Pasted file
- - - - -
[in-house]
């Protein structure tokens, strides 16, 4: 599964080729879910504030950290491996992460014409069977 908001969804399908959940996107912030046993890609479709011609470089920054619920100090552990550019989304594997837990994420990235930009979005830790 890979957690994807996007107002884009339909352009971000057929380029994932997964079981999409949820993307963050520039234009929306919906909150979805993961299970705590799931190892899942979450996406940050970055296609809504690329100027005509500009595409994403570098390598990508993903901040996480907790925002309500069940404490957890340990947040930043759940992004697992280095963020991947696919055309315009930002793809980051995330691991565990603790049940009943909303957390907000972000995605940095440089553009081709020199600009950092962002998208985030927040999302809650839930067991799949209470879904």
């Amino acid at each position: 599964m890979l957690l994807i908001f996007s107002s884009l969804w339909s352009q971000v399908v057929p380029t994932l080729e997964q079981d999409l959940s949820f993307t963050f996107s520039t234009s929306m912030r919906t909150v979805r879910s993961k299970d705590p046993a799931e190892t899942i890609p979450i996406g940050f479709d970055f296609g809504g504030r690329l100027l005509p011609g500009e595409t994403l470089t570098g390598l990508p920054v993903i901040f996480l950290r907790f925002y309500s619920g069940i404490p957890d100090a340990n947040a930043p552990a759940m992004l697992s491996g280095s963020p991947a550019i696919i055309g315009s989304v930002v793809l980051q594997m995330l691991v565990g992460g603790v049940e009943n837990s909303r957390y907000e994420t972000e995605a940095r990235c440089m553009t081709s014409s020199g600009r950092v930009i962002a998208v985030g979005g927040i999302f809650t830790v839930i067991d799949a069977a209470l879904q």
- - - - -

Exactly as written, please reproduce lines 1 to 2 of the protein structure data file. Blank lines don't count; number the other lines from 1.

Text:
[in-house]
């Protein structure tokens, strides 16, 4: 599964080729879910504030950290491996992460014409069977 908001969804399908959940996107912030046993890609479709011609470089920054619920100090552990550019989304594997837990994420990235930009979005830790 890979957690994807996007107002884009339909352009971000057929380029994932997964079981999409949820993307963050520039234009929306919906909150979805993961299970705590799931190892899942979450996406940050970055296609809504690329100027005509500009595409994403570098390598990508993903901040996480907790925002309500069940404490957890340990947040930043759940992004697992280095963020991947696919055309315009930002793809980051995330691991565990603790049940009943909303957390907000972000995605940095440089553009081709020199600009950092962002998208985030927040999302809650839930067991799949209470879904």